Between April 2020 and January 2021, the Food Standards Agency (FSA) with Ipsos MORI collected data on handwashing to understand how and why people wash their hands and the impact the pandemic has had on their handwashing behaviour. This report combines the findings from the qualitative and quantitative research conducted by the FSA alongside other literature available on the topic of hand hygiene to provide a comprehensive overview of consumer handwashing behaviour during the pandemic.
The COVID-19 pandemic led to significant changes in consumer’s usual handwashing habits, particularly an increase in the amount of time spent handwashing, the thoroughness of handwashing and the scenarios in which participants wash their hands or use hand sanitising gel.
This research shows that consumer are knowledgeable about effective hand hygiene techniques; participants knew that handwashing should last for at least 20 seconds, should use a thorough technique, should use soap, warm water, and a clean towel. This knowledge was aided by the recent handwashing media campaigns related to the pandemic.
During the pandemic, participants considered their home to be a ‘safe space’ which led them to believe that it was not necessary to wash their hands as regularly. In contrast, outside of the home in settings once considered ‘safe’ (such as supermarkets, restaurants/cafes, and the workplace) had become places where people felt at risk of contracting COVID-19. Many participants had developed a new routine of carrying hand sanitiser when outside the home to ensure they could carry out hand hygiene in places where handwashing facilities were unavailable.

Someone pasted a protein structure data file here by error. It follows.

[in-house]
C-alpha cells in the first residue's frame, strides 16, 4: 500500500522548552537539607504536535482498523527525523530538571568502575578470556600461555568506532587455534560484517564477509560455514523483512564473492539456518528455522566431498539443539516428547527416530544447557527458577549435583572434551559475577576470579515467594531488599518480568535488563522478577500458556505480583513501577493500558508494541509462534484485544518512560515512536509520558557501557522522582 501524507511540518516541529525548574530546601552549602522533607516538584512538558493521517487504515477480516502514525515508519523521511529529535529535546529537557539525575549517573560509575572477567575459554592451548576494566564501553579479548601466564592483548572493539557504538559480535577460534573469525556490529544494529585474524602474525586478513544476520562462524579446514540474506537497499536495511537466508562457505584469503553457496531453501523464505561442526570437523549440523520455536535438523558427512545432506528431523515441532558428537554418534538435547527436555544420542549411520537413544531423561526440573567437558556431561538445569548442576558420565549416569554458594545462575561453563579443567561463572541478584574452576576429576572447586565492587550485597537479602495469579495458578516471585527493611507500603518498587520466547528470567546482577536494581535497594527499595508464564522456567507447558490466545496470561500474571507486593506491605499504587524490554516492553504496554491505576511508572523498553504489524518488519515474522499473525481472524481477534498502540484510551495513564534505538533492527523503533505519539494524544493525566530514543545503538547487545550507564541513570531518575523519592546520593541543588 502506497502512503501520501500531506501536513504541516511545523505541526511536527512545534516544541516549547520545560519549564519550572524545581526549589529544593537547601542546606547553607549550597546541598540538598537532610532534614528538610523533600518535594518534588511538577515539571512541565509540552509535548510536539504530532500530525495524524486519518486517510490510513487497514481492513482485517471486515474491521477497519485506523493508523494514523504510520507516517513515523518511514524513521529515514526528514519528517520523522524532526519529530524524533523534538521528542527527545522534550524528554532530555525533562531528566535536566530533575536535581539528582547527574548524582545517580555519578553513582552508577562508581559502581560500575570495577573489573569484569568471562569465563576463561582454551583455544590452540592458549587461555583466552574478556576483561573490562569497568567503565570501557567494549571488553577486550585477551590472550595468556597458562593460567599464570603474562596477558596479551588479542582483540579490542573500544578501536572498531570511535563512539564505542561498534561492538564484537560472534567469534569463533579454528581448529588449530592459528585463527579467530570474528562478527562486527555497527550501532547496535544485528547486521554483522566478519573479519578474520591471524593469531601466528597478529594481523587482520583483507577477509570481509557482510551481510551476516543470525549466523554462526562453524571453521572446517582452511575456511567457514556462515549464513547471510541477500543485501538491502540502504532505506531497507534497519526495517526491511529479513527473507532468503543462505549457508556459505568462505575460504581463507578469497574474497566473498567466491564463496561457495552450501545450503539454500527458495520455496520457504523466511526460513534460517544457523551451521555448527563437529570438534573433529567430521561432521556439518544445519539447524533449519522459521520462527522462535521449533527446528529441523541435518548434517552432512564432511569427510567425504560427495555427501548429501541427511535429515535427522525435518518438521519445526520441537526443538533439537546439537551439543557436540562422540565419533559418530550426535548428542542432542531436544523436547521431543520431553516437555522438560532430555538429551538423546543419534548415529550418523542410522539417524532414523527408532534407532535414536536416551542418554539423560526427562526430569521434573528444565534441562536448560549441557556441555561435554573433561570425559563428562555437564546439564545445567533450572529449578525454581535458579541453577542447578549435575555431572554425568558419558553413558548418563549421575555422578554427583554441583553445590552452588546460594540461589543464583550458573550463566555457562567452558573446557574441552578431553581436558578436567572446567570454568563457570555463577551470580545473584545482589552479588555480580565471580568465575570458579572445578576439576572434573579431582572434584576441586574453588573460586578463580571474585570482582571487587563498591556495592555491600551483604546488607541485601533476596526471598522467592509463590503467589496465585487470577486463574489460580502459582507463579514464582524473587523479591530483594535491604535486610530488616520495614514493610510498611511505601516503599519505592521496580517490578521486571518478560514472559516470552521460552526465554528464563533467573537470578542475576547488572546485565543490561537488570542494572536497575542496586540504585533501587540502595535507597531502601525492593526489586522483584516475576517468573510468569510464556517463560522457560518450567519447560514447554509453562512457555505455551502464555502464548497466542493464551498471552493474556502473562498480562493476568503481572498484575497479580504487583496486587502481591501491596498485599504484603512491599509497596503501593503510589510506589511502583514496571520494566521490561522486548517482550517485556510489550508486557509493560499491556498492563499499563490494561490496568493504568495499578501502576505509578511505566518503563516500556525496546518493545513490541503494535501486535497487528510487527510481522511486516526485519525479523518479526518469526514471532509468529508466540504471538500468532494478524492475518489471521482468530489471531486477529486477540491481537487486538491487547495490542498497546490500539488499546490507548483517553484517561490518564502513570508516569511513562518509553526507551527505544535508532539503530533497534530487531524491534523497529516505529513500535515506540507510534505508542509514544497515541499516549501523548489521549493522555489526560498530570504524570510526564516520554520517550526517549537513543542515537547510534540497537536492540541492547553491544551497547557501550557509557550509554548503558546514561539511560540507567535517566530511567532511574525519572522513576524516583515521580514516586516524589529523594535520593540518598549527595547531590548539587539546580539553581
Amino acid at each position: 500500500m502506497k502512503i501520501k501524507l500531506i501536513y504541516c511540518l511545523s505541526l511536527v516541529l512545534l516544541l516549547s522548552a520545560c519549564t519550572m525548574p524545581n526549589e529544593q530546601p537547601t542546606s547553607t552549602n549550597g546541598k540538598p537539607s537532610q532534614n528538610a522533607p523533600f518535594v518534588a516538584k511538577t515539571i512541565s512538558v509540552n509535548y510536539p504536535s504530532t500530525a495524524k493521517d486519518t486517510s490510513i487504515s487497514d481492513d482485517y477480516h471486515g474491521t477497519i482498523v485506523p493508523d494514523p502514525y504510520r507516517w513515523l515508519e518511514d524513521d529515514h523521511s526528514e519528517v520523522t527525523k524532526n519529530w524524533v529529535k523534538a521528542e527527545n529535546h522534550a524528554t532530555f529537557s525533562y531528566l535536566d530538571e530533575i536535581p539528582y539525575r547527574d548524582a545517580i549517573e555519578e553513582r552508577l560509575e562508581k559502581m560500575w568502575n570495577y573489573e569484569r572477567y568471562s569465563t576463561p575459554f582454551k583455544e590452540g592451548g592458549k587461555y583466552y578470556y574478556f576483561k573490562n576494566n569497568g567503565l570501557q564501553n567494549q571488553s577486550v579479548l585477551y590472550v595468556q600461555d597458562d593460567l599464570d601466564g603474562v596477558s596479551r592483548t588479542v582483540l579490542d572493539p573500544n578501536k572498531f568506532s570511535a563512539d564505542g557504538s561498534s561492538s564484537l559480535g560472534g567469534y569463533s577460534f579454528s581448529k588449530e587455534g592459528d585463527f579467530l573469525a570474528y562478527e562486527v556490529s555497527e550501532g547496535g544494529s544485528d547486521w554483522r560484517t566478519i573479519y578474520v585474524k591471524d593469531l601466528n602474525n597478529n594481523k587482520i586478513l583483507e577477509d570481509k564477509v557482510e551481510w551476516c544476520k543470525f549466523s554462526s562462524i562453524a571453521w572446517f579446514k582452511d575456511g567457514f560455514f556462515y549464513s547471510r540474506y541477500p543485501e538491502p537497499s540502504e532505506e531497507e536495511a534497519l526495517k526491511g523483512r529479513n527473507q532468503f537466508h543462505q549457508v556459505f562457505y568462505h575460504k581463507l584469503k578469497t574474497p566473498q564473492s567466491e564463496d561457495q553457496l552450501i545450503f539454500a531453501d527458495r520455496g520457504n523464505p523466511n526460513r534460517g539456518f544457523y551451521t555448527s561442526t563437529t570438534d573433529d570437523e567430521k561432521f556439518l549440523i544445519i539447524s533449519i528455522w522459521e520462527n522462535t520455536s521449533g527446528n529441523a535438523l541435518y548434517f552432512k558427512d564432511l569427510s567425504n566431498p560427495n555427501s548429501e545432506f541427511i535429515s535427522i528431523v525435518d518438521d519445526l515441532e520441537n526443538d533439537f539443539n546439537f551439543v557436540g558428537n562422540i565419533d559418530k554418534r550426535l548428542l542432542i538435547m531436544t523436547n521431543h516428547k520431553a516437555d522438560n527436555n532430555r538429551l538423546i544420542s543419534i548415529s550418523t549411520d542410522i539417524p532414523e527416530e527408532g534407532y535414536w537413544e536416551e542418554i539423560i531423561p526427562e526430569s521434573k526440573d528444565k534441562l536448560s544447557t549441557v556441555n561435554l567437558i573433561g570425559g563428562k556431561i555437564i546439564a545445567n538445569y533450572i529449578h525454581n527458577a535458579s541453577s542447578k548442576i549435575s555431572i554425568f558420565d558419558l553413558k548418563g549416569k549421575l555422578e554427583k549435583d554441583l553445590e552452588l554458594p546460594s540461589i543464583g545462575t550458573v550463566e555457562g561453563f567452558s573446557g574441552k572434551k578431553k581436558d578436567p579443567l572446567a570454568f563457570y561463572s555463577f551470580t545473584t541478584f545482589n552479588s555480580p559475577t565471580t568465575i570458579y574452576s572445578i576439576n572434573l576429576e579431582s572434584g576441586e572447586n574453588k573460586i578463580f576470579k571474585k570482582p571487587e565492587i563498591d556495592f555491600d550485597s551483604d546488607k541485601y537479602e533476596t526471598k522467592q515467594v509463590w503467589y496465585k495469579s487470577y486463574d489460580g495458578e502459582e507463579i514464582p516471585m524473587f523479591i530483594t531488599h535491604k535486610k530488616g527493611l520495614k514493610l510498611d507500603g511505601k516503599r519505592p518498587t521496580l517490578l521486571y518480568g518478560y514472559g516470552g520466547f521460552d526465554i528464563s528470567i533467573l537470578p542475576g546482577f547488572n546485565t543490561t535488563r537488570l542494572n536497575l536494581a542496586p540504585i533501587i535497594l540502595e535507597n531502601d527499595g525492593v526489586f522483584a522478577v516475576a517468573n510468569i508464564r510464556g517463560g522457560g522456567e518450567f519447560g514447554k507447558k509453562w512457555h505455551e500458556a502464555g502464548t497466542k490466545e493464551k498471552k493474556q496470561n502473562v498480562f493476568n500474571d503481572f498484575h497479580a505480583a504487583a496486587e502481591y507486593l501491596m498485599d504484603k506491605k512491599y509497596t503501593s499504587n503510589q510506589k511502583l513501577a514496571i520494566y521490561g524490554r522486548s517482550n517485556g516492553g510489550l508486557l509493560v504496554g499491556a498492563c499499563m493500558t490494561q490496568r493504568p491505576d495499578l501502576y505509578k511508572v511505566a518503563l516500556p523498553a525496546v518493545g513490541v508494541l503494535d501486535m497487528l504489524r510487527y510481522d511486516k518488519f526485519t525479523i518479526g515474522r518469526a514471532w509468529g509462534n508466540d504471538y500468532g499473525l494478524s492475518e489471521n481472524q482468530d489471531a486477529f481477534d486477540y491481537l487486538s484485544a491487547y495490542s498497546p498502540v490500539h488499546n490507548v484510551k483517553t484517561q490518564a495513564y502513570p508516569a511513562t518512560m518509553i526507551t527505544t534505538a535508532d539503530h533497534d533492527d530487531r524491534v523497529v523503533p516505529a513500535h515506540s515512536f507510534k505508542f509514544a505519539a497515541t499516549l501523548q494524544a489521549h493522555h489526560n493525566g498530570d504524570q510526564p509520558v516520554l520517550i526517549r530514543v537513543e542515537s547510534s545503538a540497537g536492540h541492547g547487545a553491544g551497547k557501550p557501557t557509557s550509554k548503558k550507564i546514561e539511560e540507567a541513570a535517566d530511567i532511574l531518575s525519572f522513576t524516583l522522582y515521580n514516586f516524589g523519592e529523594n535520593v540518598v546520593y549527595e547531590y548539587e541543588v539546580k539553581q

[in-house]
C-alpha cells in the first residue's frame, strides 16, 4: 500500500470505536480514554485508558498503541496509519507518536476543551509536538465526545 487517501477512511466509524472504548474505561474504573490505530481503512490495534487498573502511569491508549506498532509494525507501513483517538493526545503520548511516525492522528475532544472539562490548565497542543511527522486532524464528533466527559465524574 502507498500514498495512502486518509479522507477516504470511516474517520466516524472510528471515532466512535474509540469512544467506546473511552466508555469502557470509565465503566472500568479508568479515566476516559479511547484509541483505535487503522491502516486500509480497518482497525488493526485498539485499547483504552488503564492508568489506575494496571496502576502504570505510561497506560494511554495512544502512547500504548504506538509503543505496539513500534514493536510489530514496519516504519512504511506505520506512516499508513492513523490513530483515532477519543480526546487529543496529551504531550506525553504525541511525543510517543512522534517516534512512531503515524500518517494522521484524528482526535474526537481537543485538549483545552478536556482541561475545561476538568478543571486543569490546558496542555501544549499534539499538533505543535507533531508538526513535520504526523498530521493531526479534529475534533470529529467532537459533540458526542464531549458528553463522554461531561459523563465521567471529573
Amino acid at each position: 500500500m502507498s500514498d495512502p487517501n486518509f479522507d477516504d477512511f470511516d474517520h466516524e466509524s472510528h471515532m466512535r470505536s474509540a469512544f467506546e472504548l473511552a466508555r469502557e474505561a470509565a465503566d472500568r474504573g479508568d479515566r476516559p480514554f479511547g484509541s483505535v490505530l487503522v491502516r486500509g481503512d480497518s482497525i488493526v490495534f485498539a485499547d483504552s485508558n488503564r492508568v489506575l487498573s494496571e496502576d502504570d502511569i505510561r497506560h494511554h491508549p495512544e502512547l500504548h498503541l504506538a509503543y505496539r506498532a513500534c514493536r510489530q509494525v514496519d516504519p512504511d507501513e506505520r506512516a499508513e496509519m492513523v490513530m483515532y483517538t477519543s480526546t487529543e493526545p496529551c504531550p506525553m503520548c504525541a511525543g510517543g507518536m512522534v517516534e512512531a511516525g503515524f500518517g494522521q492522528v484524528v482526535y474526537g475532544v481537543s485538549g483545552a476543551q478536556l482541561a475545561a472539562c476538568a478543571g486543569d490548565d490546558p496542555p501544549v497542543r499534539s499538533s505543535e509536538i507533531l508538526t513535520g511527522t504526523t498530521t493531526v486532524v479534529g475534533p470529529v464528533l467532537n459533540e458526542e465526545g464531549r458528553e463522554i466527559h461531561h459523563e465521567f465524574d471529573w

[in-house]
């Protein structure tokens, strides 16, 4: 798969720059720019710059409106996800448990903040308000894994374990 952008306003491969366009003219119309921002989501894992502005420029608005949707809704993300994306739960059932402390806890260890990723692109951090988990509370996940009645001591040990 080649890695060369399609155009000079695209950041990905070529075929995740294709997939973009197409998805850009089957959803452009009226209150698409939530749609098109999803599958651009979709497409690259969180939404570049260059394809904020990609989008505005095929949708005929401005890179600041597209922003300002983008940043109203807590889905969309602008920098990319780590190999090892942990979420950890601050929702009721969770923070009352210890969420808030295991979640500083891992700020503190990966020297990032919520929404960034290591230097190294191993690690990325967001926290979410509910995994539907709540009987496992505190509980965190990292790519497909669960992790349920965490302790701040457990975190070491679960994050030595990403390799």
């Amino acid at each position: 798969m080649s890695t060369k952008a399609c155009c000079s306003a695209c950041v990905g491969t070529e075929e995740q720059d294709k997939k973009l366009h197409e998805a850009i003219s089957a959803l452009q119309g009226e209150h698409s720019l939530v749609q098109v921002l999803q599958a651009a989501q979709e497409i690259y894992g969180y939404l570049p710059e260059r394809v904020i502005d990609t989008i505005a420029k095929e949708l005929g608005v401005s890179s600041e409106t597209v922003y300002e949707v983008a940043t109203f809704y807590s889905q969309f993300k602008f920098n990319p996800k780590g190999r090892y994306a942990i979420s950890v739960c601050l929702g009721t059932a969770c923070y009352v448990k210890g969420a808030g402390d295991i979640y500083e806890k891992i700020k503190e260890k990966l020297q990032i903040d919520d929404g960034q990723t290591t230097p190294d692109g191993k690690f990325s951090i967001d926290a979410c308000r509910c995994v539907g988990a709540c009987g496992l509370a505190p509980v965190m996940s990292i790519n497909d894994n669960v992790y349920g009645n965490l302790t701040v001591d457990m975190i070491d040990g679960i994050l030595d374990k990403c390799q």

Our research provides evidence that consumer handwashing behaviours are influenced by family, friends, educational settings, and cultural background. When handwashing behaviours become habitual, they stay with consumers for long periods of time. The COVID-19 pandemic, becoming a parent and working with children were all ‘moments of change’ for participants, allowing the potential for new habits to be created, particularly with influence from the media and other training and education.
Inaccessible, unhygienic, and crowded facilities were all barriers to good hand hygiene, whilst the presence of hand sanitiser stations (e.g. when entering shops) improved hand hygiene
Participants showed good adherence to handwashing whilst preparing food, particularly to avoid cross-contamination from raw meat, fish, and eggs and due to a fear of food poisoning. However, hand hygiene behaviours could be improved in some scenarios, particularly after handling dry rubbish, before eating, after handling and feeding pets and after coughing and sneezing.
The quarterly handwashing tracker will continue until January 2022 (a total of eight survey waves). This ongoing monitoring will help to determine if any observed changes in handwashing behaviours are sustained as the pandemic subsides.